By Antony Oyugi
The current debate on revenue sharing and the Senate proceedings in the last week on the matter indicate a very scary pattern. Over the past five years, we have used a formula based on population and geographical size to allocate revenue to the counties. Though the formula has worked well with some degree of equity, the Constitution provides for a change in the formula and that’s where we are.
Many suggestions have been made on a new formula which would factor in various parameters including poverty index and per capita income per county. Another suggestion has been that we give more credence to population per county at the expense of other parameters. The proponents of this argument claim that revenue allocation should be on a ‘One Man One Vote One Shilling’ base. This means that the more you are in a county the more you get.
As things stand in the Senate, the ‘One Man One Vote One Shilling’ army seems to be carrying the day. The main reason behind their ‘win’ is the tyranny of numbers they enjoy in the Senate. If they win (God forbid) we will be placed in a situation whereby the more developed countries will be added more while the least developed counties will be robbed of the little they have. This basically means that there will be further marginalization of the already marginalized.
Pastoralist communities have historically been marginalized. There has, since independence, been a deliberate scheme to keep it this way, to make them loyal to the system. The coming of devolution was, therefore, a sigh of relief for these communities. With devolution, counties like Wajir, Marsabit, Mandera, Narok, and Kajiado have been able to enjoy better infrastructure, healthcare, access to water etc. They have enjoyed this for the last five years. Where do you want to place them when you deny them the opportunity to continue improving their lives?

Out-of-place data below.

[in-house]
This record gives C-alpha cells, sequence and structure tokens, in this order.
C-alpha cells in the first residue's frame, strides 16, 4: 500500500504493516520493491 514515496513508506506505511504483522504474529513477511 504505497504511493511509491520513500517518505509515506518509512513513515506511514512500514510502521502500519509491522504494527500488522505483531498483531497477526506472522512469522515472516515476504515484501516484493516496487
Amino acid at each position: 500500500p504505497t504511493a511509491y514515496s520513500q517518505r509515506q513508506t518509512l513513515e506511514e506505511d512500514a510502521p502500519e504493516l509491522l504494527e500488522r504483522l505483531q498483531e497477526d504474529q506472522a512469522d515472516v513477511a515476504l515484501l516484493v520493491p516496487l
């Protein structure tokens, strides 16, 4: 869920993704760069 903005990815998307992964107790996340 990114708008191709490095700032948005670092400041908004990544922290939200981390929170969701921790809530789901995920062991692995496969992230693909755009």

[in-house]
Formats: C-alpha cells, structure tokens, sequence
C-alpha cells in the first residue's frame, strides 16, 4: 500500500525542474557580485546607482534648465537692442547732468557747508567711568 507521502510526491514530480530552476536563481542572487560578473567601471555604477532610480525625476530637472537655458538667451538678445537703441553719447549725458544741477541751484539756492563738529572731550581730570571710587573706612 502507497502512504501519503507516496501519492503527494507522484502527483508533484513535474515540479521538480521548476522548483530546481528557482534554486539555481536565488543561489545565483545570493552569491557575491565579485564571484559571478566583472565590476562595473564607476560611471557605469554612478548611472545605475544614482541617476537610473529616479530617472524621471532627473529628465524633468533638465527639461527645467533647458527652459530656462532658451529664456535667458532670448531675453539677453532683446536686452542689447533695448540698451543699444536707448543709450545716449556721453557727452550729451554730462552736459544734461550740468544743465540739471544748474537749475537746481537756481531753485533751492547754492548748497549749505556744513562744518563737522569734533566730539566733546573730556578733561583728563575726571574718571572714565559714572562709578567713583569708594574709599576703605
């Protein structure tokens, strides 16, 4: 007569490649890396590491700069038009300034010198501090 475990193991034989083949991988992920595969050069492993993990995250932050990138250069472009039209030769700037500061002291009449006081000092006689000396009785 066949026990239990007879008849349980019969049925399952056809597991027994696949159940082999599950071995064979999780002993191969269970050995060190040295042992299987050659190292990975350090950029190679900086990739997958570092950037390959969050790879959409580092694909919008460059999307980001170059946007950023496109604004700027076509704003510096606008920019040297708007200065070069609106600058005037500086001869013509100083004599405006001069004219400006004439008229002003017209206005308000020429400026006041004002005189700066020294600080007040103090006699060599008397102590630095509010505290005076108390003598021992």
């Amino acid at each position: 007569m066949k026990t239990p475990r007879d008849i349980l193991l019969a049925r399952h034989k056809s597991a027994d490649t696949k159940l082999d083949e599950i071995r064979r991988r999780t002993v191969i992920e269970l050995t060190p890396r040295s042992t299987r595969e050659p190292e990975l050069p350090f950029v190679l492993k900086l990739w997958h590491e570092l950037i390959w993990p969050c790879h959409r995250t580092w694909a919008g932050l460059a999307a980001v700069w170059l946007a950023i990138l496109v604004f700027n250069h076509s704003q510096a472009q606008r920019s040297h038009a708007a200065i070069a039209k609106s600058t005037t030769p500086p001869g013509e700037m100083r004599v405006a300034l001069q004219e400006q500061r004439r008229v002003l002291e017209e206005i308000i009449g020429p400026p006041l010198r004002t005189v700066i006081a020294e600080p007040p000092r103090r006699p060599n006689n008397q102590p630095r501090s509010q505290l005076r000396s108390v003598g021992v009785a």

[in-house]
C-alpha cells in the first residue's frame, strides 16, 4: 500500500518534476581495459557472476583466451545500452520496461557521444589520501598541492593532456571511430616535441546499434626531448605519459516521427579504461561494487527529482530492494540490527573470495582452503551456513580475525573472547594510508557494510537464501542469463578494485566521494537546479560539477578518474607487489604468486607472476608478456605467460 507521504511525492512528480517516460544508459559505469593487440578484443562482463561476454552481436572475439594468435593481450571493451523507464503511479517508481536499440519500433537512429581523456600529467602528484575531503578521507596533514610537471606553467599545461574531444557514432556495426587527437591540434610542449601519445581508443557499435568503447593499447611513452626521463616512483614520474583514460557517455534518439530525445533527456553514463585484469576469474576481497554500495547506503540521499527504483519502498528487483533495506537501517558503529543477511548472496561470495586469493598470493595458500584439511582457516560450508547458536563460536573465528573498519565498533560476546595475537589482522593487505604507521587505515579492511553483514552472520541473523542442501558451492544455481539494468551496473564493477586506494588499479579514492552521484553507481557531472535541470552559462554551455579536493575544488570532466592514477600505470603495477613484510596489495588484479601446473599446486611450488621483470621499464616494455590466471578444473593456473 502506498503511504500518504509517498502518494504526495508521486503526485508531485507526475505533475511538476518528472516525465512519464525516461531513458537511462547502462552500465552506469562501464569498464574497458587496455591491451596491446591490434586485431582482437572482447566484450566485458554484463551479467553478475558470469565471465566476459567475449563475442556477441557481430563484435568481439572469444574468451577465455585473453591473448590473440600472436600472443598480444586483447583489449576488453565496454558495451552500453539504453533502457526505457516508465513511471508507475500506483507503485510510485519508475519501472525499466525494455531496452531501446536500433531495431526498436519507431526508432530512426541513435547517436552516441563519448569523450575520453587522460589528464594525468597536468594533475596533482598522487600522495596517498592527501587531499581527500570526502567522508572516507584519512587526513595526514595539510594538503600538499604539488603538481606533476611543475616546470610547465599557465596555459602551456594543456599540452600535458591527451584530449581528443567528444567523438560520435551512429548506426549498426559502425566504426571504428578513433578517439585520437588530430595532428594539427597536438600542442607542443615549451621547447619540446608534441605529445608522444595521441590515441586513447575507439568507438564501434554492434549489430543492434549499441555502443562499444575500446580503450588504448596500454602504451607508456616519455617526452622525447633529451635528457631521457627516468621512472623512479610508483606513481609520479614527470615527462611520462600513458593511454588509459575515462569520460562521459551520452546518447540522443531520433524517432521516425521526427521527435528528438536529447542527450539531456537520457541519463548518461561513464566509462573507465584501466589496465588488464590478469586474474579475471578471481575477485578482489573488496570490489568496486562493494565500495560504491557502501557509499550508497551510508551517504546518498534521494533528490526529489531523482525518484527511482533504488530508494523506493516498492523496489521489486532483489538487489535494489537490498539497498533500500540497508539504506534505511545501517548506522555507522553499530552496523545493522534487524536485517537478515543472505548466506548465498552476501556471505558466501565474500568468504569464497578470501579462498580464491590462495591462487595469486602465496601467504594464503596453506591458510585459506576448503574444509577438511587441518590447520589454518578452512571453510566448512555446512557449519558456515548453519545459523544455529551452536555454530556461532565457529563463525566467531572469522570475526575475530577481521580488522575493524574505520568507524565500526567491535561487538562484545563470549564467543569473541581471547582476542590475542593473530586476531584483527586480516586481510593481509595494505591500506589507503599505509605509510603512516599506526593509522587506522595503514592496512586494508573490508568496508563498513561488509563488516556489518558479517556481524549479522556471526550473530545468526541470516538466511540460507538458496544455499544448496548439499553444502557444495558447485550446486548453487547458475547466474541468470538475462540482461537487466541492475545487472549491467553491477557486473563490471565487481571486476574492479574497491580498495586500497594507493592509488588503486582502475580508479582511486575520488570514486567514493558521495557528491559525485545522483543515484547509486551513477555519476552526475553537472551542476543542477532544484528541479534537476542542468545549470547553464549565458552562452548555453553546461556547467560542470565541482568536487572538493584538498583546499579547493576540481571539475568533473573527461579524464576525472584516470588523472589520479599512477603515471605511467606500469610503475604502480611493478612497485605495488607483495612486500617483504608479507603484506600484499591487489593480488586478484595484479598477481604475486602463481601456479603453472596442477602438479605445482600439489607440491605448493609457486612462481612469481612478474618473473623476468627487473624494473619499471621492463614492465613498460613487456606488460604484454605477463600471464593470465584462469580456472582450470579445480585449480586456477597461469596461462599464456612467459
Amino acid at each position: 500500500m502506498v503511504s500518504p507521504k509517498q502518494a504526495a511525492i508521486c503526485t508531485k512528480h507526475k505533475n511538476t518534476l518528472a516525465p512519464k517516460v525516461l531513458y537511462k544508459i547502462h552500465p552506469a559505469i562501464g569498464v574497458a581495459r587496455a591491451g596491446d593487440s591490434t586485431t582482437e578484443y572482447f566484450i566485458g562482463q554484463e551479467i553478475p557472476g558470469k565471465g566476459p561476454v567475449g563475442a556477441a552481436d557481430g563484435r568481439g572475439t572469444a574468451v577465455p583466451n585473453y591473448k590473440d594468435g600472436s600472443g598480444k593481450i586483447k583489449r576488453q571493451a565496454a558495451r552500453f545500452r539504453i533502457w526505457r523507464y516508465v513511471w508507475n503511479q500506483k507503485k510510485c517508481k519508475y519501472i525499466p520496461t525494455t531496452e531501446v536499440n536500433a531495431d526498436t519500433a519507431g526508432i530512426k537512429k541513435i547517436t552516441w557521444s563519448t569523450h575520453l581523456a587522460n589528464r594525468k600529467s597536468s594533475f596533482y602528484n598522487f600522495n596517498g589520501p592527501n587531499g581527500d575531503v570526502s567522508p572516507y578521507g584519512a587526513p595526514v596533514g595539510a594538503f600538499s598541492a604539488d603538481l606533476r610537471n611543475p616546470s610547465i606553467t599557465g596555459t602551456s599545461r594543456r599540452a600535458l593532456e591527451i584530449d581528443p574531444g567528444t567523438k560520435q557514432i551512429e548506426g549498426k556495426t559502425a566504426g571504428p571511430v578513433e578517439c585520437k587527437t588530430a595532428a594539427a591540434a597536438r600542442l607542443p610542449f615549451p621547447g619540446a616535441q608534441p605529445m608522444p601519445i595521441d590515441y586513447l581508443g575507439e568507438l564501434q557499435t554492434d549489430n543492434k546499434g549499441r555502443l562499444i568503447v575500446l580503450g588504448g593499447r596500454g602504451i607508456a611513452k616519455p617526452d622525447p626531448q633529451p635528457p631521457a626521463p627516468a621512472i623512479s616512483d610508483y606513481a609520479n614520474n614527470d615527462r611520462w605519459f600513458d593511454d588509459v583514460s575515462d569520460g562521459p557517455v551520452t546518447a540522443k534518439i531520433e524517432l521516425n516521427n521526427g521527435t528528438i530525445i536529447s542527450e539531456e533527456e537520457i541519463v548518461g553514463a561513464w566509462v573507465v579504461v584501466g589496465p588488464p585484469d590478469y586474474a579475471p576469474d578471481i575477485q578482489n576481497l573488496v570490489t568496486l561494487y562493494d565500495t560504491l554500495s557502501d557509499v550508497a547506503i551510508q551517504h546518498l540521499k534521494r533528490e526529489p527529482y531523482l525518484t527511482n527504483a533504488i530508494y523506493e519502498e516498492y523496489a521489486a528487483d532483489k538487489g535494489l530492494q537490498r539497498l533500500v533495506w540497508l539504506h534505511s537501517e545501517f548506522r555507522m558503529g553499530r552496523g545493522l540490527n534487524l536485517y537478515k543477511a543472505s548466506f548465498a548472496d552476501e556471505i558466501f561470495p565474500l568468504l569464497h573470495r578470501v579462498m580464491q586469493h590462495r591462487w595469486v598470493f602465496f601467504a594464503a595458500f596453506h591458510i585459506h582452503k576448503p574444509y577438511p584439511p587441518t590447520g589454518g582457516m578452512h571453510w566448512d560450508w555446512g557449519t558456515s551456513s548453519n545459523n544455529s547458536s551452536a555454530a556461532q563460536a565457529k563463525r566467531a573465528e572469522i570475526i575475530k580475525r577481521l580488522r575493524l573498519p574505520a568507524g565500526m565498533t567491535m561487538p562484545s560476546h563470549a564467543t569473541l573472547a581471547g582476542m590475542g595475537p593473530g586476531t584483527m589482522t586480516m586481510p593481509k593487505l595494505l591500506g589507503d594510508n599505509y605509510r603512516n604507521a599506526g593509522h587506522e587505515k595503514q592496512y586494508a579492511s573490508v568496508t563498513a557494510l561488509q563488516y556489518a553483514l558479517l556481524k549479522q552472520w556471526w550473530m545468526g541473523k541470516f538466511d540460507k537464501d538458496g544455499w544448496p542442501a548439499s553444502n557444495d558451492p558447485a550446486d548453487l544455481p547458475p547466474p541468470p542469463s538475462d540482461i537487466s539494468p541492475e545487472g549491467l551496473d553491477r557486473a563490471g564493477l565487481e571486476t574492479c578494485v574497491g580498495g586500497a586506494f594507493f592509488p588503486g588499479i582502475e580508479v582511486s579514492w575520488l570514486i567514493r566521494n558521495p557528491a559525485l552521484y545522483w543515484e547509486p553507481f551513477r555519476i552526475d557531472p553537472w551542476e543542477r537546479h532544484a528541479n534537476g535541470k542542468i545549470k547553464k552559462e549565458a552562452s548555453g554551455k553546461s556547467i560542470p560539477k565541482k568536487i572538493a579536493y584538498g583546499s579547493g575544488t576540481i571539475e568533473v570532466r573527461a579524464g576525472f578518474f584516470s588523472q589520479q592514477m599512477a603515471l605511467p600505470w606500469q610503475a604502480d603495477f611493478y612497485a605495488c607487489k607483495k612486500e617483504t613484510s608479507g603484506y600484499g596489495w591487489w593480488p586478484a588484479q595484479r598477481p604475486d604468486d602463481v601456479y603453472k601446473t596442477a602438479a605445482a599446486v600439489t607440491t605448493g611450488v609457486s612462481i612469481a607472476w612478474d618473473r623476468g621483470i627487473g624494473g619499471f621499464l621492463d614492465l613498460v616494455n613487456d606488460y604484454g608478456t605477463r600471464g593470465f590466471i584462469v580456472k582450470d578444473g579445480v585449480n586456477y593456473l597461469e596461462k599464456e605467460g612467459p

The ‘One Man One Vote One Shilling’ proponents have come up with new parameters like health infrastructure and agricultural development. The argument is that a county like Kiambu needs more health facilities because it serves more people than Kajiado for instance. This may be true but then we must ask ourselves about mortality rates, access, awareness etc. It is easier for someone to die of malaria in Kajiado than in Kiambu.
The agricultural development argument is that there are counties which are considered bread baskets and should receive more. By bread baskets, they are looking at crop husbandry having left out pastoralism which provides the same people with meat. If you allocate less to the pastoralists in Kajiado how do you expect his meat to get to the table of a man in Nairobi?
In a country where we cook census figures and rig elections, the ‘One Man One Vote One Shilling’ argument is nonsense. It is an insult to the pastoralists community.